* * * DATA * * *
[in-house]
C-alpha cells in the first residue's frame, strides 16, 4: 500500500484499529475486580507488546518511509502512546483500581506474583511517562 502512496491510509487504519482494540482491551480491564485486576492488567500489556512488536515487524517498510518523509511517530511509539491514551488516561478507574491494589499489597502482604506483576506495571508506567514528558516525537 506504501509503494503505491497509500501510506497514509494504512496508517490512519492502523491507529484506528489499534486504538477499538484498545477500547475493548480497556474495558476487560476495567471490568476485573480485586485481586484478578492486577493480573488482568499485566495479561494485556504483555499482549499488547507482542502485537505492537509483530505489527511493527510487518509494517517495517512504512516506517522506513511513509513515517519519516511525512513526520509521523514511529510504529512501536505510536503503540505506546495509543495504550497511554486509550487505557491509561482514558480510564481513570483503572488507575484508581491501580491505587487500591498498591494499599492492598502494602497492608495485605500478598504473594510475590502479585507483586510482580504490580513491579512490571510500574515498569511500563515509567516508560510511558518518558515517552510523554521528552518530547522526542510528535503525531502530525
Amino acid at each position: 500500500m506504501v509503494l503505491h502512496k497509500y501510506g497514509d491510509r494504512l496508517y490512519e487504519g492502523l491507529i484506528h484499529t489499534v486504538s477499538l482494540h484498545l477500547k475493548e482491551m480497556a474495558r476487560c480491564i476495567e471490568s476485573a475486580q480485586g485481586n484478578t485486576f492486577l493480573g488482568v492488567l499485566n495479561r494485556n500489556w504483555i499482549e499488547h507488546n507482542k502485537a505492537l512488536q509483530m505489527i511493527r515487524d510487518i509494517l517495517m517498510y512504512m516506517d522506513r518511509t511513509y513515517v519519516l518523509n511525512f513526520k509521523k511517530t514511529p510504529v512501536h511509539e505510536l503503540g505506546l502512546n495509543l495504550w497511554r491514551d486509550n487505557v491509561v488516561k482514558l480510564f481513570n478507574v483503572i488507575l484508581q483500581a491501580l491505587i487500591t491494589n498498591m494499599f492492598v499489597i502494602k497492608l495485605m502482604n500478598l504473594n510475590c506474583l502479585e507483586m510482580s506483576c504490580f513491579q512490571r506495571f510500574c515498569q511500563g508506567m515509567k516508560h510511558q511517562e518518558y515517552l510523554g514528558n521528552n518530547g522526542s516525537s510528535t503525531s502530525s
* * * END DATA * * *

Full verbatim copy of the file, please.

[in-house]
C-alpha cells in the first residue's frame, strides 16, 4: 500500500484499529475486580507488546518511509502512546483500581506474583511517562 502512496491510509487504519482494540482491551480491564485486576492488567500489556512488536515487524517498510518523509511517530511509539491514551488516561478507574491494589499489597502482604506483576506495571508506567514528558516525537 506504501509503494503505491497509500501510506497514509494504512496508517490512519492502523491507529484506528489499534486504538477499538484498545477500547475493548480497556474495558476487560476495567471490568476485573480485586485481586484478578492486577493480573488482568499485566495479561494485556504483555499482549499488547507482542502485537505492537509483530505489527511493527510487518509494517517495517512504512516506517522506513511513509513515517519519516511525512513526520509521523514511529510504529512501536505510536503503540505506546495509543495504550497511554486509550487505557491509561482514558480510564481513570483503572488507575484508581491501580491505587487500591498498591494499599492492598502494602497492608495485605500478598504473594510475590502479585507483586510482580504490580513491579512490571510500574515498569511500563515509567516508560510511558518518558515517552510523554521528552518530547522526542510528535503525531502530525
Amino acid at each position: 500500500m506504501v509503494l503505491h502512496k497509500y501510506g497514509d491510509r494504512l496508517y490512519e487504519g492502523l491507529i484506528h484499529t489499534v486504538s477499538l482494540h484498545l477500547k475493548e482491551m480497556a474495558r476487560c480491564i476495567e471490568s476485573a475486580q480485586g485481586n484478578t485486576f492486577l493480573g488482568v492488567l499485566n495479561r494485556n500489556w504483555i499482549e499488547h507488546n507482542k502485537a505492537l512488536q509483530m505489527i511493527r515487524d510487518i509494517l517495517m517498510y512504512m516506517d522506513r518511509t511513509y513515517v519519516l518523509n511525512f513526520k509521523k511517530t514511529p510504529v512501536h511509539e505510536l503503540g505506546l502512546n495509543l495504550w497511554r491514551d486509550n487505557v491509561v488516561k482514558l480510564f481513570n478507574v483503572i488507575l484508581q483500581a491501580l491505587i487500591t491494589n498498591m494499599f492492598v499489597i502494602k497492608l495485605m502482604n500478598l504473594n510475590c506474583l502479585e507483586m510482580s506483576c504490580f513491579q512490571r506495571f510500574c515498569q511500563g508506567m515509567k516508560h510511558q511517562e518518558y515517552l510523554g514528558n521528552n518530547g522526542s516525537s510528535t503525531s502530525s